Amazon Refuses To Disclose Data From Its Echo To Police Authorities Investigating A Murder Case
Amazon is keeping firm to protect its customer data as the company filed a motion to quash the search warrant for data from the Amazon Echo in a murder investigation in which James Andrew Bates is accused of murdering Victor Collins in Bentonville, Arkansas in November 2015.
According to Forbes, Amazon claims that recorded audio from the device should have First Amendment protection thus wants the search warrant be thrown out. The company did however hand over the subscriber information and purchase history of the device.
Amazon explained that voice commands by Echo users and Alexa Voice Service response are protected as free speech. The company added that these voice recordings contained details that would reveal much about the user and their interests thus deserves protection from the government.
The company's legal team wrote, "At the heart of that First Amendment protection is the right to browse and purchase expressive materials anonymously, without fear of government discovery." They added, "The responses may contain expressive material, such as a podcast, an audiobook, or music requested by the user. Second, the response itself constitutes Amazon's First Amendment-protected speech."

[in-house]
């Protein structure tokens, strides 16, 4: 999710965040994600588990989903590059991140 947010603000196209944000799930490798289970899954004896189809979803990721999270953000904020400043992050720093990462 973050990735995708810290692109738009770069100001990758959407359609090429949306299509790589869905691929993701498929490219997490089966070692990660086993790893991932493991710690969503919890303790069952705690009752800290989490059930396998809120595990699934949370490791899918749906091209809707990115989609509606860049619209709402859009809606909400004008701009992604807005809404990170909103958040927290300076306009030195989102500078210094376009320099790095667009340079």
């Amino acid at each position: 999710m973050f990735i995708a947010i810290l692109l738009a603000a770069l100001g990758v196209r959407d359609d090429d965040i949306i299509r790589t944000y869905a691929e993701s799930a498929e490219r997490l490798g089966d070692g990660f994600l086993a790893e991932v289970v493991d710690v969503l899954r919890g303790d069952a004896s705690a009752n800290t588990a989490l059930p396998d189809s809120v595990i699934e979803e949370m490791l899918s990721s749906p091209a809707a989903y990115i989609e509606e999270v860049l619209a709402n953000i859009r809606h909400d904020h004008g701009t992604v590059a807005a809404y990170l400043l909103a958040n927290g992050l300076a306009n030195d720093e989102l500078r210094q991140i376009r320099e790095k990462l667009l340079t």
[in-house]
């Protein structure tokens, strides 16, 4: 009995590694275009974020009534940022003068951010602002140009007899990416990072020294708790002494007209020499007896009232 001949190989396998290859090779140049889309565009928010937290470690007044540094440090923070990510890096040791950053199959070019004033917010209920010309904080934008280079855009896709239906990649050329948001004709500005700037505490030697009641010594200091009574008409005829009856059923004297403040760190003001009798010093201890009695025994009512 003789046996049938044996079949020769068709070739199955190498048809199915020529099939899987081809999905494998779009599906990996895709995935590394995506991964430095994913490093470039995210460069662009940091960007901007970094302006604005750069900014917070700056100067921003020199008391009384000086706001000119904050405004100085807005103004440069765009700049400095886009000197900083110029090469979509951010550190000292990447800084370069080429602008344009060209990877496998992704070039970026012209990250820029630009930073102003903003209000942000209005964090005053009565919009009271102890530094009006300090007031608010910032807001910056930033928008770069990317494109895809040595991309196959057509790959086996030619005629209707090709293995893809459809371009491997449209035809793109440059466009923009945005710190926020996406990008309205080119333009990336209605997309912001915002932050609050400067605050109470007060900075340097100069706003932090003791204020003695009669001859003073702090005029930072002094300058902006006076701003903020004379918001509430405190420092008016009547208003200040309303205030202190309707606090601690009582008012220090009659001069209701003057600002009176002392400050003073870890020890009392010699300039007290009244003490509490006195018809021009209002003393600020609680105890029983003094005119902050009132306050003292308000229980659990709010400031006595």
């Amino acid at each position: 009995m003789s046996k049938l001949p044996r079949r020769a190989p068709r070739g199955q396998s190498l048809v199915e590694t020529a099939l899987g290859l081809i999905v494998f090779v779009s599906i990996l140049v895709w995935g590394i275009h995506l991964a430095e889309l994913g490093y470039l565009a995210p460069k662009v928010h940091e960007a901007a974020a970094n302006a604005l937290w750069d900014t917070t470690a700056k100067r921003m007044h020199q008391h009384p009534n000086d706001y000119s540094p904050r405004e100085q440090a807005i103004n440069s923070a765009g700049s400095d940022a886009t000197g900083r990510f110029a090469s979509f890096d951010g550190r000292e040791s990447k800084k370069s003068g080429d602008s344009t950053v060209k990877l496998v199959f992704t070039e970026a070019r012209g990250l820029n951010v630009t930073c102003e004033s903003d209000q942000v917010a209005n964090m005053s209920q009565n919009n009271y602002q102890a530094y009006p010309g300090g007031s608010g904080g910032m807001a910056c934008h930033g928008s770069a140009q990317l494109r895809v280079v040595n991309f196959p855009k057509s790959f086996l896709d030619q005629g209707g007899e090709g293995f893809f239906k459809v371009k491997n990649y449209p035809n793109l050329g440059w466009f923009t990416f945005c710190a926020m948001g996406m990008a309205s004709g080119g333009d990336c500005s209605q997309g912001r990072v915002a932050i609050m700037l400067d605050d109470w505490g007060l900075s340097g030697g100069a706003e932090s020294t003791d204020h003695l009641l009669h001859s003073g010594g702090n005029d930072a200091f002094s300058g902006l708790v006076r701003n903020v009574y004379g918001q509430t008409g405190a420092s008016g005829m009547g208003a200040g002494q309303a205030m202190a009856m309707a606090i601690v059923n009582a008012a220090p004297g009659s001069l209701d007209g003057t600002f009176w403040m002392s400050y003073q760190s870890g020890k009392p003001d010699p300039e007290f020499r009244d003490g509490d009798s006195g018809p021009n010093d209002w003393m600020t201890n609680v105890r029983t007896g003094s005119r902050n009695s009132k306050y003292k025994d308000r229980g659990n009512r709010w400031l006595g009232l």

The case is about the death of former police officer Victor Collins, who was found dead in a hot tub inside of James Andrew Bates' home. The latter claimed the death was an accidental drowning but Arkansas police believe otherwise due to signs of a struggle inside the home. The police think that the Amazon Echo they found streaming music near the bathtub may help in their investigation.
The Echo awakens with a wake word then connects remotely to the Alexa Voice Service and transmits audio to the cloud to process and respond to the user's request. Amazon stated that no audio recordings is store on the device itself, rather, it's available in amazon's cloud and the Alexa mobile app.
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